Her strength is her endurance
I dig my face deep into the shirt, trying to get even the faintest scent of my grandfather. No matter how hard I try, all I can smell is the fresh detergent smell. My grandmother must have washed it while he was sick; it was always her who did everything. Washing him, feeding, and clothing him. In the past few years, I’ve been a close observer of how my grandmother’s life revolved solely around the needs of my grandfather.
“You have a life full of sorrow to look forward to Kancha, this woman will give you nothing but sorrows”
It was one of the first things my grandfather’s mother said when my grandfather married my grandmother. Not once, not twice, but on repeat, over and over the years.
Little did she know that sorrow was the furthest from what my grandmother gave my grandfather. Be it staying awake all nights when he was sick to always putting his needs before hers, there was nothing more she could have possibly done to take better care of him.
She lost her mother when she was only two years old, my grandmother. After that, her father remarried twice, or was it thrice? I can’t exactly remember. What else could my great grandfather do? Every time he got married, he lost his wives, sometimes to childbirth, and sometimes to illness they had neither the resources nor the knowledge to combat. My grandmother had no choice to grow up under the supervision of her stepmothers. Her life was a Cinderella story, not in terms of how a price came and swept her off her feet to live happily ever after, but in terms of how unattended and uncared for she felt by her stepmothers.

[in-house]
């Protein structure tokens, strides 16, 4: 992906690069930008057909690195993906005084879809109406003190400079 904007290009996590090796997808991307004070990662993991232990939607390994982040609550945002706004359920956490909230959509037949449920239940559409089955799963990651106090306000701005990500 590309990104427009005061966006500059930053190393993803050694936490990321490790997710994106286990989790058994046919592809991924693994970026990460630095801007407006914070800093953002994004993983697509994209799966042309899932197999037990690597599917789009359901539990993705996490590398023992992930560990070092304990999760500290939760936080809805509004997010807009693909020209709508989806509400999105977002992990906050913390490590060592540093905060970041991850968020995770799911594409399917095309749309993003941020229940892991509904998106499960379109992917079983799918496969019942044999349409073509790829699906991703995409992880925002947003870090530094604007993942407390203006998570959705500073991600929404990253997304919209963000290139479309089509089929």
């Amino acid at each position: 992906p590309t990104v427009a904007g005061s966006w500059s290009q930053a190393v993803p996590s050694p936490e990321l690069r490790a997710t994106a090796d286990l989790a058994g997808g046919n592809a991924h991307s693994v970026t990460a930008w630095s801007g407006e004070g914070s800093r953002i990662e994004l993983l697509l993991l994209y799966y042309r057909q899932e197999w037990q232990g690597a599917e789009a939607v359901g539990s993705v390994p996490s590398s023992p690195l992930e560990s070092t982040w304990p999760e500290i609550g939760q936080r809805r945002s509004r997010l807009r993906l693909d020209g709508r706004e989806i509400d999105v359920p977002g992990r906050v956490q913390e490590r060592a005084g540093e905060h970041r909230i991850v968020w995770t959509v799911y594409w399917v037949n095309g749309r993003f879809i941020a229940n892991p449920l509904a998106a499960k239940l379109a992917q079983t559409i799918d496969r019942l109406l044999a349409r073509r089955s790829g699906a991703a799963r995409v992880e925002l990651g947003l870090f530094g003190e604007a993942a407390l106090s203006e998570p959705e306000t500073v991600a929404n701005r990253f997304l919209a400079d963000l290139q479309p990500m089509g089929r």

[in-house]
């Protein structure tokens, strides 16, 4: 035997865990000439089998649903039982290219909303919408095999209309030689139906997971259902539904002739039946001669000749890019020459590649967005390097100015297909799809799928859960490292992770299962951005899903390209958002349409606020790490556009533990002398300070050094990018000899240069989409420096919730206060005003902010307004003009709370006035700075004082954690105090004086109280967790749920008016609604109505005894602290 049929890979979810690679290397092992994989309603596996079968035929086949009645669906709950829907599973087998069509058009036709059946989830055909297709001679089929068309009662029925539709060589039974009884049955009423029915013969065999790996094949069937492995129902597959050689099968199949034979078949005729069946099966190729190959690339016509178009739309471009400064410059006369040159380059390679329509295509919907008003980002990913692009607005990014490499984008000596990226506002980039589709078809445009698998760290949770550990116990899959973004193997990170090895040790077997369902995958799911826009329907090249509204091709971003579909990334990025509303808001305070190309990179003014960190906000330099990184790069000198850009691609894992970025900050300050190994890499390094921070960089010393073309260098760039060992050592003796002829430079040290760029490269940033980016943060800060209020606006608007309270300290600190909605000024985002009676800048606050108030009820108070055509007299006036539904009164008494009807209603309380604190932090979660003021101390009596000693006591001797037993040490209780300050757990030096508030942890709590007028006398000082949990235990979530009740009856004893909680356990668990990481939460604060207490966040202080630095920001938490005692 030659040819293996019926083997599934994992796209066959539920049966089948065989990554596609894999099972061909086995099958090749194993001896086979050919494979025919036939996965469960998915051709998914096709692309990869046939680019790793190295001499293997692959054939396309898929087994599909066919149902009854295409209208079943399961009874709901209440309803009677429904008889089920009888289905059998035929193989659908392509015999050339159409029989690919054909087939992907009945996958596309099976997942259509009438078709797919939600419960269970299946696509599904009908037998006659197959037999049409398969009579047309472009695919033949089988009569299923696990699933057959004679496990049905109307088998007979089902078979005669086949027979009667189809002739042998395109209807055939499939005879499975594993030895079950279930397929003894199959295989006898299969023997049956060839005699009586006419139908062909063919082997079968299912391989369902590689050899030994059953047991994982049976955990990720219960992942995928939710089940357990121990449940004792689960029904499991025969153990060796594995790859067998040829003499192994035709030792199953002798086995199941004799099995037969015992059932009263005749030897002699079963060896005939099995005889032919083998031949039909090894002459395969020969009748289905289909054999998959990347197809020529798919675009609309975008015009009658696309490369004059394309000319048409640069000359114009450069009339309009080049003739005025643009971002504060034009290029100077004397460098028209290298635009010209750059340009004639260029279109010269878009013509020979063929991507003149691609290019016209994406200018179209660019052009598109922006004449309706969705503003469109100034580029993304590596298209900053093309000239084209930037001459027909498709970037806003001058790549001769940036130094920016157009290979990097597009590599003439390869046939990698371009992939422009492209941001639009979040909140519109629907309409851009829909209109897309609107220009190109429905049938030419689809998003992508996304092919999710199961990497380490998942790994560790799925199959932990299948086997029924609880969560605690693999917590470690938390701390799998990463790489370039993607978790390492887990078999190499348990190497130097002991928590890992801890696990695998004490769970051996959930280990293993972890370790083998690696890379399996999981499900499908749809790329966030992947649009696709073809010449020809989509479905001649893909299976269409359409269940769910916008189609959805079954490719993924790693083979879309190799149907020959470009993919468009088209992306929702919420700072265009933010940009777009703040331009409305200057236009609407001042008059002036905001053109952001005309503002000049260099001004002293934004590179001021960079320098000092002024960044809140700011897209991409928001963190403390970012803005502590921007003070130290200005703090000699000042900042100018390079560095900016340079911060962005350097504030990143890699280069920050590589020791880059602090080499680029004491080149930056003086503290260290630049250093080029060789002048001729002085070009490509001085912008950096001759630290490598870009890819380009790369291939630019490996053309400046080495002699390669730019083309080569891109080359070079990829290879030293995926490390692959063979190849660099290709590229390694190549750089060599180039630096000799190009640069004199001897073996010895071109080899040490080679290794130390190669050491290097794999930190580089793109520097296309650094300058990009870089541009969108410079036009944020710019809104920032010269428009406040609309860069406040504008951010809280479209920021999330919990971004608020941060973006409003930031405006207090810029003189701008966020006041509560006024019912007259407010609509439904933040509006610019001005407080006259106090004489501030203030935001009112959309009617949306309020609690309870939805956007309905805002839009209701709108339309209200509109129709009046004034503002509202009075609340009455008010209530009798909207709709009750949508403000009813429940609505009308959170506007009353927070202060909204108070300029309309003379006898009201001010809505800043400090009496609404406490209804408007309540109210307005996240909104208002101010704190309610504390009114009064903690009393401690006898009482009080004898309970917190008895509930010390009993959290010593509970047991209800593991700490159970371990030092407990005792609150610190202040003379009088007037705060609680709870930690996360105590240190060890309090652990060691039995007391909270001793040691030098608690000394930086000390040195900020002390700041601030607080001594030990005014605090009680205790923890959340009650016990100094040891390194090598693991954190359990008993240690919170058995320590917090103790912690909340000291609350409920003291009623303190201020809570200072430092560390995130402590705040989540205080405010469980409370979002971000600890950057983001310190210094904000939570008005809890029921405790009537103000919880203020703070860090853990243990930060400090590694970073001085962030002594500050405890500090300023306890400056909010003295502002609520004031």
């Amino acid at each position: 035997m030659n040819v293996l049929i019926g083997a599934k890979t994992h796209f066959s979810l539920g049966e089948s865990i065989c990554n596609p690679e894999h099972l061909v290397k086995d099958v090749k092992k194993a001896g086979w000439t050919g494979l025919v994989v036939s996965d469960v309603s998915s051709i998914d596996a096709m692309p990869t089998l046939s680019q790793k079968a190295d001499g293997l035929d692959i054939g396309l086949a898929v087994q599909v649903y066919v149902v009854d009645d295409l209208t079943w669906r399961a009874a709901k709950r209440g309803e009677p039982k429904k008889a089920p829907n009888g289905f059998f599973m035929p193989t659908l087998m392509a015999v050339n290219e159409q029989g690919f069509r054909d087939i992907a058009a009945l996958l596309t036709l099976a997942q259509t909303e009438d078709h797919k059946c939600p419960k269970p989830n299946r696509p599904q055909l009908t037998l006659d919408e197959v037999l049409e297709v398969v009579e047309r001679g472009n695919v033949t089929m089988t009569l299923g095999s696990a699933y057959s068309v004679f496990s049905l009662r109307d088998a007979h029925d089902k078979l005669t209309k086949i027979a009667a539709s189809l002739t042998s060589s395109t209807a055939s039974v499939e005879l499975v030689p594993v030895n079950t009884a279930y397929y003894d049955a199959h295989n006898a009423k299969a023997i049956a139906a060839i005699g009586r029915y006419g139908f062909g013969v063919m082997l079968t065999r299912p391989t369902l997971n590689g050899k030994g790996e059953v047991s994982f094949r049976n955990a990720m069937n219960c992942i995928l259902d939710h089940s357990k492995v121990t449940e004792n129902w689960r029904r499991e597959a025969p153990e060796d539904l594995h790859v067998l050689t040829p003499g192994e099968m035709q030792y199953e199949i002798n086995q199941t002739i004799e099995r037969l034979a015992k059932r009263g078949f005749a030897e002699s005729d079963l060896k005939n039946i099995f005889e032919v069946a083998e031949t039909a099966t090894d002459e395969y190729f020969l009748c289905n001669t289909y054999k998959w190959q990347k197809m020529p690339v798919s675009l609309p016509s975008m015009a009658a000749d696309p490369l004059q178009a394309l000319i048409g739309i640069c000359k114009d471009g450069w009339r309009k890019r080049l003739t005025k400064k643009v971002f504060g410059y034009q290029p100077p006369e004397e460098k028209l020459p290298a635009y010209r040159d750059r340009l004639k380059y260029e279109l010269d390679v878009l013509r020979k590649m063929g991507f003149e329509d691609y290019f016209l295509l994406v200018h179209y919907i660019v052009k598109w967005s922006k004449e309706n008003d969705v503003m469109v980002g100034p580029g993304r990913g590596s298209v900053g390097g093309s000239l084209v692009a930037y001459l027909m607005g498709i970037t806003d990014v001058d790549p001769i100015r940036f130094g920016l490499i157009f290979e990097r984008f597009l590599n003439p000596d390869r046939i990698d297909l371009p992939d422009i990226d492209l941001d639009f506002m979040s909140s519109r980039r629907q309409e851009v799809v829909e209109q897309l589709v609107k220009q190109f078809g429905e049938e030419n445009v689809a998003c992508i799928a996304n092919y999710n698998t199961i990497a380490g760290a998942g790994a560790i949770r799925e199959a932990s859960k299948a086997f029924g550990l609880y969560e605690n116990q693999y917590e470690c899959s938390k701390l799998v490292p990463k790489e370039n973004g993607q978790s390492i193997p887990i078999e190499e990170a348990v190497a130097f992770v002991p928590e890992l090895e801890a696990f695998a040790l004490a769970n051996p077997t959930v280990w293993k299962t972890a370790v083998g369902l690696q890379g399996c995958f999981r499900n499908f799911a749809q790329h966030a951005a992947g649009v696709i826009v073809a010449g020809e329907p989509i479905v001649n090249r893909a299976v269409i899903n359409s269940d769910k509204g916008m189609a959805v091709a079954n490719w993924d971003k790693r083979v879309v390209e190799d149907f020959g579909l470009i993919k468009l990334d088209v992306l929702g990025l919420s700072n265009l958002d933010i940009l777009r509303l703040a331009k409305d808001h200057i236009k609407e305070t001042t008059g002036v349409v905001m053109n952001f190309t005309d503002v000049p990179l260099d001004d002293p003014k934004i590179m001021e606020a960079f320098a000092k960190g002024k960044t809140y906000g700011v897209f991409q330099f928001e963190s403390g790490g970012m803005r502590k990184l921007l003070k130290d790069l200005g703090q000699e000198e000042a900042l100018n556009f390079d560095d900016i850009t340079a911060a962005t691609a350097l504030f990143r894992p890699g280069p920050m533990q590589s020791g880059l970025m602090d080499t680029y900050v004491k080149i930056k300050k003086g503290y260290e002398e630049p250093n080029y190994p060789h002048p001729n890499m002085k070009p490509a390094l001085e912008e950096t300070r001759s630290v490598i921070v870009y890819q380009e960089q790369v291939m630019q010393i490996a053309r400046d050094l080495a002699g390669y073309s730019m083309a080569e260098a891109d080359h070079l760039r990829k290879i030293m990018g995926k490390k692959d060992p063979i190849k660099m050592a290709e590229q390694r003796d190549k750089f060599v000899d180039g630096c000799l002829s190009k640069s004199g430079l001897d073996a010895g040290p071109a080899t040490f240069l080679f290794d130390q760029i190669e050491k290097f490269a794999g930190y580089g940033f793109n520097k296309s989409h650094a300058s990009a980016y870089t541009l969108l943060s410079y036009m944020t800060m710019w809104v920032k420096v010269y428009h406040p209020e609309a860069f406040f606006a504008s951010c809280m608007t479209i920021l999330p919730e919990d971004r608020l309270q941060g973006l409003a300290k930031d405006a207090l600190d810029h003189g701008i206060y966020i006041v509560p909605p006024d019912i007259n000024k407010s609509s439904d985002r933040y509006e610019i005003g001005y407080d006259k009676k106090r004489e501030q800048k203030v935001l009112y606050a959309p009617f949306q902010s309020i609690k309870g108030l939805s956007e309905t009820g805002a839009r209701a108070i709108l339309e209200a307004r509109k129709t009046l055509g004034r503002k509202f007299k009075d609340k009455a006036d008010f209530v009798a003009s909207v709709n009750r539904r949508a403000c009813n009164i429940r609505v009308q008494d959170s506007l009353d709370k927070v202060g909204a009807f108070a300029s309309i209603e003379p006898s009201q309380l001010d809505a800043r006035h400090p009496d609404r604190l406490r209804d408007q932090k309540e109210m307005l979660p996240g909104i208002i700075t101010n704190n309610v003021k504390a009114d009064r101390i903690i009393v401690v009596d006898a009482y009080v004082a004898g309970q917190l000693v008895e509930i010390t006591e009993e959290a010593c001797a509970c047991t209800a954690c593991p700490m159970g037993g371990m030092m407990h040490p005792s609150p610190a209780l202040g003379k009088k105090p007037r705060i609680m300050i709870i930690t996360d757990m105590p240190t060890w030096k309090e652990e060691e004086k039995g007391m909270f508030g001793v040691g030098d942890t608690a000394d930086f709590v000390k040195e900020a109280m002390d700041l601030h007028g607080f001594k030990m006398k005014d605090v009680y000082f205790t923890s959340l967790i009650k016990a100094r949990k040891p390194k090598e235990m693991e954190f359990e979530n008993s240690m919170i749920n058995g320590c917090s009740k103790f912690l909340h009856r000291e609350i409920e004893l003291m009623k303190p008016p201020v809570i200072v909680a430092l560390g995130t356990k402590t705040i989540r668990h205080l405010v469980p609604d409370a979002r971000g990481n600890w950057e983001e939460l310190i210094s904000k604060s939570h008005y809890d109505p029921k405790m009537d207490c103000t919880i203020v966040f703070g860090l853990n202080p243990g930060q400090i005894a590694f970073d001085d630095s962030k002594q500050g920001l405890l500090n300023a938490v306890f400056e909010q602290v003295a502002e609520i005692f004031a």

Twelve, the tender age where girls just about begin to discover the shine in their eyes or the rose in their cheeks. It was the age my grandmother got married to my grandfather. Even after marriage, things didn’t go well for her. At such a tender age, she was forced with the amount of household chores she couldn’t handle- cook for the family, get fodder for the cattle, fetch water from a faraway tap, collect firewood from the forest- the tasks never stopped. Toil she did, every day and night.
However, the grandmother I have known all my life is not the woman who got lashed at the tiniest mistakes by her stepmothers. She is not the woman who was treated like a gum on a shoe by her in-laws. Instead she is a woman who with her strength and endurance, held the household together and provided for her five children. She is a woman who has an endless reservoir of love and care for everyone around her, and although her countless acts of care and selflessness go unappreciated, her reservoir never runs out. She is the woman who saves her food until those around her have eaten.
She’ll tell you, “I’m not really hungry, just eat my share too.”